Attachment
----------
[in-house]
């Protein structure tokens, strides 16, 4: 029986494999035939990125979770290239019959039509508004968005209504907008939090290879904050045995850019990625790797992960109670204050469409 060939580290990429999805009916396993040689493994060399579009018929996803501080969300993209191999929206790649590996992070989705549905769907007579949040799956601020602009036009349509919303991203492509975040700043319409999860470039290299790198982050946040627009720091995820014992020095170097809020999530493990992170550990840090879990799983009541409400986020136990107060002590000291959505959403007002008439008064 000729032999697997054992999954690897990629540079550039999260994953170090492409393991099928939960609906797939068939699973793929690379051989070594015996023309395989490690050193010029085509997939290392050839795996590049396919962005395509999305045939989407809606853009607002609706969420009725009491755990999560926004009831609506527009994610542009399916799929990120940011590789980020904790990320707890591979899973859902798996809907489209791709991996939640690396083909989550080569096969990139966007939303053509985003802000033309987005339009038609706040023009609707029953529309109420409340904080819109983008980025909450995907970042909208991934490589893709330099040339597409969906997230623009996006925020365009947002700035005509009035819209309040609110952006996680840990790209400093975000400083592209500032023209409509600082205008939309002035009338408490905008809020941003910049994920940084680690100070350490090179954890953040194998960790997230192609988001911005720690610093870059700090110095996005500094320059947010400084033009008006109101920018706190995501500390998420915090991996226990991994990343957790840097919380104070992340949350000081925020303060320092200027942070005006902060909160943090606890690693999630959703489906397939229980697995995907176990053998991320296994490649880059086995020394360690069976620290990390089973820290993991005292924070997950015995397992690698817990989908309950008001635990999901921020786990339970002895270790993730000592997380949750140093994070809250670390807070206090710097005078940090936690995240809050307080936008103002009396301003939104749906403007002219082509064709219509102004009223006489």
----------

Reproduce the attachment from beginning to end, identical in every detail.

[in-house]
């Protein structure tokens, strides 16, 4: 029986494999035939990125979770290239019959039509508004968005209504907008939090290879904050045995850019990625790797992960109670204050469409 060939580290990429999805009916396993040689493994060399579009018929996803501080969300993209191999929206790649590996992070989705549905769907007579949040799956601020602009036009349509919303991203492509975040700043319409999860470039290299790198982050946040627009720091995820014992020095170097809020999530493990992170550990840090879990799983009541409400986020136990107060002590000291959505959403007002008439008064 000729032999697997054992999954690897990629540079550039999260994953170090492409393991099928939960609906797939068939699973793929690379051989070594015996023309395989490690050193010029085509997939290392050839795996590049396919962005395509999305045939989407809606853009607002609706969420009725009491755990999560926004009831609506527009994610542009399916799929990120940011590789980020904790990320707890591979899973859902798996809907489209791709991996939640690396083909989550080569096969990139966007939303053509985003802000033309987005339009038609706040023009609707029953529309109420409340904080819109983008980025909450995907970042909208991934490589893709330099040339597409969906997230623009996006925020365009947002700035005509009035819209309040609110952006996680840990790209400093975000400083592209500032023209409509600082205008939309002035009338408490905008809020941003910049994920940084680690100070350490090179954890953040194998960790997230192609988001911005720690610093870059700090110095996005500094320059947010400084033009008006109101920018706190995501500390998420915090991996226990991994990343957790840097919380104070992340949350000081925020303060320092200027942070005006902060909160943090606890690693999630959703489906397939229980697995995907176990053998991320296994490649880059086995020394360690069976620290990390089973820290993991005292924070997950015995397992690698817990989908309950008001635990999901921020786990339970002895270790993730000592997380949750140093994070809250670390807070206090710097005078940090936690995240809050307080936008103002009396301003939104749906403007002219082509064709219509102004009223006489």